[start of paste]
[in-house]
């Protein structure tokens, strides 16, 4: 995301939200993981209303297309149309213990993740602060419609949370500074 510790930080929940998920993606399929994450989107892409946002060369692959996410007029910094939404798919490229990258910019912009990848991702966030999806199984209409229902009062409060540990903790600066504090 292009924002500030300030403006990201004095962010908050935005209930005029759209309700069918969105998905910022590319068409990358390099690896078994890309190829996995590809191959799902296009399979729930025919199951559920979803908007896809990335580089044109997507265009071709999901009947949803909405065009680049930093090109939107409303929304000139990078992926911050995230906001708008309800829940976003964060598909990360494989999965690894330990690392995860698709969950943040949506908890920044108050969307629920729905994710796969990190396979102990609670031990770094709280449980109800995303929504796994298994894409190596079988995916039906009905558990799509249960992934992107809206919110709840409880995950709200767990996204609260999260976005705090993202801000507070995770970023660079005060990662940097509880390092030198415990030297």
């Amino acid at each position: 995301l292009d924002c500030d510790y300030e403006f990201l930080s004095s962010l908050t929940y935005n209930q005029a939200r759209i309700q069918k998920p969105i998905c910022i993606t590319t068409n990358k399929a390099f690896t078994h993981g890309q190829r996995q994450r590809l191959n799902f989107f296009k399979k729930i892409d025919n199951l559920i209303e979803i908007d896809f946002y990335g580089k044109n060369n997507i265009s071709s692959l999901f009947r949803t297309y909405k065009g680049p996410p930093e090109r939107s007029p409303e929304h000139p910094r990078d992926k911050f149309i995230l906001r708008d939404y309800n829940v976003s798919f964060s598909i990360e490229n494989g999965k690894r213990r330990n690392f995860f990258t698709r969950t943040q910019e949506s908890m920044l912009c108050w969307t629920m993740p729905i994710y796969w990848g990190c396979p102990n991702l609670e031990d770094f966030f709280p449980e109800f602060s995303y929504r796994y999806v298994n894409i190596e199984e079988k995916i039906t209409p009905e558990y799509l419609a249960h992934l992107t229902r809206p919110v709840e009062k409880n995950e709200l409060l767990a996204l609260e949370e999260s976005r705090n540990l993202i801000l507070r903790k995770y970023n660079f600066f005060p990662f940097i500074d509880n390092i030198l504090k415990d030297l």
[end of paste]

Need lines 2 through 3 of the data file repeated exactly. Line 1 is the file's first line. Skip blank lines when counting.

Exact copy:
């Protein structure tokens, strides 16, 4: 995301939200993981209303297309149309213990993740602060419609949370500074 510790930080929940998920993606399929994450989107892409946002060369692959996410007029910094939404798919490229990258910019912009990848991702966030999806199984209409229902009062409060540990903790600066504090 292009924002500030300030403006990201004095962010908050935005209930005029759209309700069918969105998905910022590319068409990358390099690896078994890309190829996995590809191959799902296009399979729930025919199951559920979803908007896809990335580089044109997507265009071709999901009947949803909405065009680049930093090109939107409303929304000139990078992926911050995230906001708008309800829940976003964060598909990360494989999965690894330990690392995860698709969950943040949506908890920044108050969307629920729905994710796969990190396979102990609670031990770094709280449980109800995303929504796994298994894409190596079988995916039906009905558990799509249960992934992107809206919110709840409880995950709200767990996204609260999260976005705090993202801000507070995770970023660079005060990662940097509880390092030198415990030297």
């Amino acid at each position: 995301l292009d924002c500030d510790y300030e403006f990201l930080s004095s962010l908050t929940y935005n209930q005029a939200r759209i309700q069918k998920p969105i998905c910022i993606t590319t068409n990358k399929a390099f690896t078994h993981g890309q190829r996995q994450r590809l191959n799902f989107f296009k399979k729930i892409d025919n199951l559920i209303e979803i908007d896809f946002y990335g580089k044109n060369n997507i265009s071709s692959l999901f009947r949803t297309y909405k065009g680049p996410p930093e090109r939107s007029p409303e929304h000139p910094r990078d992926k911050f149309i995230l906001r708008d939404y309800n829940v976003s798919f964060s598909i990360e490229n494989g999965k690894r213990r330990n690392f995860f990258t698709r969950t943040q910019e949506s908890m920044l912009c108050w969307t629920m993740p729905i994710y796969w990848g990190c396979p102990n991702l609670e031990d770094f966030f709280p449980e109800f602060s995303y929504r796994y999806v298994n894409i190596e199984e079988k995916i039906t209409p009905e558990y799509l419609a249960h992934l992107t229902r809206p919110v709840e009062k409880n995950e709200l409060l767990a996204l609260e949370e999260s976005r705090n540990l993202i801000l507070r903790k995770y970023n660079f600066f005060p990662f940097i500074d509880n390092i030198l504090k415990d030297l």